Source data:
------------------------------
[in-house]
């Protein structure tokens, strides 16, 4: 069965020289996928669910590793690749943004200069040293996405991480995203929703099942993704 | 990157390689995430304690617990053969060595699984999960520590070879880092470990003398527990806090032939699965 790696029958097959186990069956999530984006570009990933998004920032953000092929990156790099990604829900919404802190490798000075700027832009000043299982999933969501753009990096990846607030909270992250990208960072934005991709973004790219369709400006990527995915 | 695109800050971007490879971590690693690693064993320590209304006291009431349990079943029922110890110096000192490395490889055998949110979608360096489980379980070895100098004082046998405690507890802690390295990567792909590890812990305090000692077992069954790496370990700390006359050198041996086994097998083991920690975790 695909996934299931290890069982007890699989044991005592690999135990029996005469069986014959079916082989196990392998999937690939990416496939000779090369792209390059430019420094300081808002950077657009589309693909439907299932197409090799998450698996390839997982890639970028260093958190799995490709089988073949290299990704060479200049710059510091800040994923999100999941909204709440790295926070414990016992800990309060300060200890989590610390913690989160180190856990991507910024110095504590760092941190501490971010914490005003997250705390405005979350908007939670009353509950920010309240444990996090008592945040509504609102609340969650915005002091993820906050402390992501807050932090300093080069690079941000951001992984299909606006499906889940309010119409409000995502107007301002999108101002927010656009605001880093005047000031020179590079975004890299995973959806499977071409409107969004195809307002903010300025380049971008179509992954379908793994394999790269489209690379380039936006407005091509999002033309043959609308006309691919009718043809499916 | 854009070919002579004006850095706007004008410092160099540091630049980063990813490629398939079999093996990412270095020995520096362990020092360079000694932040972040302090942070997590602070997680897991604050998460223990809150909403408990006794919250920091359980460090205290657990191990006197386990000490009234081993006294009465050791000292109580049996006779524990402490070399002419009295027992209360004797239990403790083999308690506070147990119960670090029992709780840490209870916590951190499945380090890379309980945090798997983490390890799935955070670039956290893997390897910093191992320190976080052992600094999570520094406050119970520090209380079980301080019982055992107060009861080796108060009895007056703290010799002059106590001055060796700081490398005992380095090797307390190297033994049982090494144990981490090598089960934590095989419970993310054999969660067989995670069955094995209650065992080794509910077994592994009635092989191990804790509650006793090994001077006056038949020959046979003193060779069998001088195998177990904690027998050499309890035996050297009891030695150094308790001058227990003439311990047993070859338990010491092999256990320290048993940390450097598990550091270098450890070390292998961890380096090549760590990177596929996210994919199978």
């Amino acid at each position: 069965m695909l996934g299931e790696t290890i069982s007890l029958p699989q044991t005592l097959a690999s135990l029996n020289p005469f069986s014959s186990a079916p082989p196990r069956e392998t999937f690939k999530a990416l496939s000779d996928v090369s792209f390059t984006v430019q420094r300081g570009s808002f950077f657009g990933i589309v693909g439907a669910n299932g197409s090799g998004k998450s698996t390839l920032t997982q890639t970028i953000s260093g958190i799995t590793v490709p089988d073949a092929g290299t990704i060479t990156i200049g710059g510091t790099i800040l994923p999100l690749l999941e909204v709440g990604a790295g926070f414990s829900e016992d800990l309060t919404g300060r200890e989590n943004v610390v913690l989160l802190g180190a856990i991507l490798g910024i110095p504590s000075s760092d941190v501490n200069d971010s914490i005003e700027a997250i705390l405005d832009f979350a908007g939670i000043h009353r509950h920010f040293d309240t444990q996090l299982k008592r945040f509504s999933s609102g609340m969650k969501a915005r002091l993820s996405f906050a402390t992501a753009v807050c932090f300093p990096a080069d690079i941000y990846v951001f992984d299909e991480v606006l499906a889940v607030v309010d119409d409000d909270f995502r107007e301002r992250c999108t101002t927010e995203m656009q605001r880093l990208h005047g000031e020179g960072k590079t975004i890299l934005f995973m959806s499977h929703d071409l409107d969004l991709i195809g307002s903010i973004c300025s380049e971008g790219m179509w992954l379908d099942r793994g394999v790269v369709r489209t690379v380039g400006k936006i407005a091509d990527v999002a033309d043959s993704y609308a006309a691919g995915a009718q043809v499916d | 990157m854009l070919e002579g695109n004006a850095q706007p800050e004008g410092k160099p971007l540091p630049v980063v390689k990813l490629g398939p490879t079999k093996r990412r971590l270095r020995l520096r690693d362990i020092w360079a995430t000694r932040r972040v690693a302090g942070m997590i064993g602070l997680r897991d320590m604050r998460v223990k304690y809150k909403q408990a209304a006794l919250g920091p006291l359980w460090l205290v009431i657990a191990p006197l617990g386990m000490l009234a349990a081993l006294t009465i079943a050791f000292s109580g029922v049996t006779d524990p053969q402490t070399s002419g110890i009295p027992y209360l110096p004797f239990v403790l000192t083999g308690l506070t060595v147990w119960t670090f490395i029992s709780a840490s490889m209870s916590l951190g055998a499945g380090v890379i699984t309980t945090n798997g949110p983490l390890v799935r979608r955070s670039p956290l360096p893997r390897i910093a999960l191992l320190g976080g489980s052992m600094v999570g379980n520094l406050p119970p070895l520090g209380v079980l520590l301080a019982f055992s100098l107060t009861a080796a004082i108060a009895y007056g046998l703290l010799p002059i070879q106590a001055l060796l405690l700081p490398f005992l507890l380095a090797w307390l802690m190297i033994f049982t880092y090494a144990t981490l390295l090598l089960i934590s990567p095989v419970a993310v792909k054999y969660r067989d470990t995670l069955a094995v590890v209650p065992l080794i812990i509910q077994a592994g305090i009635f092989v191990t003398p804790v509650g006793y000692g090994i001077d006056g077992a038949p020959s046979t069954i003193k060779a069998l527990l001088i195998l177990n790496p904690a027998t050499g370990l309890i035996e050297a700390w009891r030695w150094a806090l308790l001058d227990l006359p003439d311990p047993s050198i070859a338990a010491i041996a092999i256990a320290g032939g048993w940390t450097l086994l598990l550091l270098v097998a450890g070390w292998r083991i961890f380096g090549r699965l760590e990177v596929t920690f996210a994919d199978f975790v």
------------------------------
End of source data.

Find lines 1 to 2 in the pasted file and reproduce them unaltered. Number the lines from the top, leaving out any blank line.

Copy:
[in-house]
């Protein structure tokens, strides 16, 4: 069965020289996928669910590793690749943004200069040293996405991480995203929703099942993704 | 990157390689995430304690617990053969060595699984999960520590070879880092470990003398527990806090032939699965 790696029958097959186990069956999530984006570009990933998004920032953000092929990156790099990604829900919404802190490798000075700027832009000043299982999933969501753009990096990846607030909270992250990208960072934005991709973004790219369709400006990527995915 | 695109800050971007490879971590690693690693064993320590209304006291009431349990079943029922110890110096000192490395490889055998949110979608360096489980379980070895100098004082046998405690507890802690390295990567792909590890812990305090000692077992069954790496370990700390006359050198041996086994097998083991920690975790 695909996934299931290890069982007890699989044991005592690999135990029996005469069986014959079916082989196990392998999937690939990416496939000779090369792209390059430019420094300081808002950077657009589309693909439907299932197409090799998450698996390839997982890639970028260093958190799995490709089988073949290299990704060479200049710059510091800040994923999100999941909204709440790295926070414990016992800990309060300060200890989590610390913690989160180190856990991507910024110095504590760092941190501490971010914490005003997250705390405005979350908007939670009353509950920010309240444990996090008592945040509504609102609340969650915005002091993820906050402390992501807050932090300093080069690079941000951001992984299909606006499906889940309010119409409000995502107007301002999108101002927010656009605001880093005047000031020179590079975004890299995973959806499977071409409107969004195809307002903010300025380049971008179509992954379908793994394999790269489209690379380039936006407005091509999002033309043959609308006309691919009718043809499916 | 854009070919002579004006850095706007004008410092160099540091630049980063990813490629398939079999093996990412270095020995520096362990020092360079000694932040972040302090942070997590602070997680897991604050998460223990809150909403408990006794919250920091359980460090205290657990191990006197386990000490009234081993006294009465050791000292109580049996006779524990402490070399002419009295027992209360004797239990403790083999308690506070147990119960670090029992709780840490209870916590951190499945380090890379309980945090798997983490390890799935955070670039956290893997390897910093191992320190976080052992600094999570520094406050119970520090209380079980301080019982055992107060009861080796108060009895007056703290010799002059106590001055060796700081490398005992380095090797307390190297033994049982090494144990981490090598089960934590095989419970993310054999969660067989995670069955094995209650065992080794509910077994592994009635092989191990804790509650006793090994001077006056038949020959046979003193060779069998001088195998177990904690027998050499309890035996050297009891030695150094308790001058227990003439311990047993070859338990010491092999256990320290048993940390450097598990550091270098450890070390292998961890380096090549760590990177596929996210994919199978």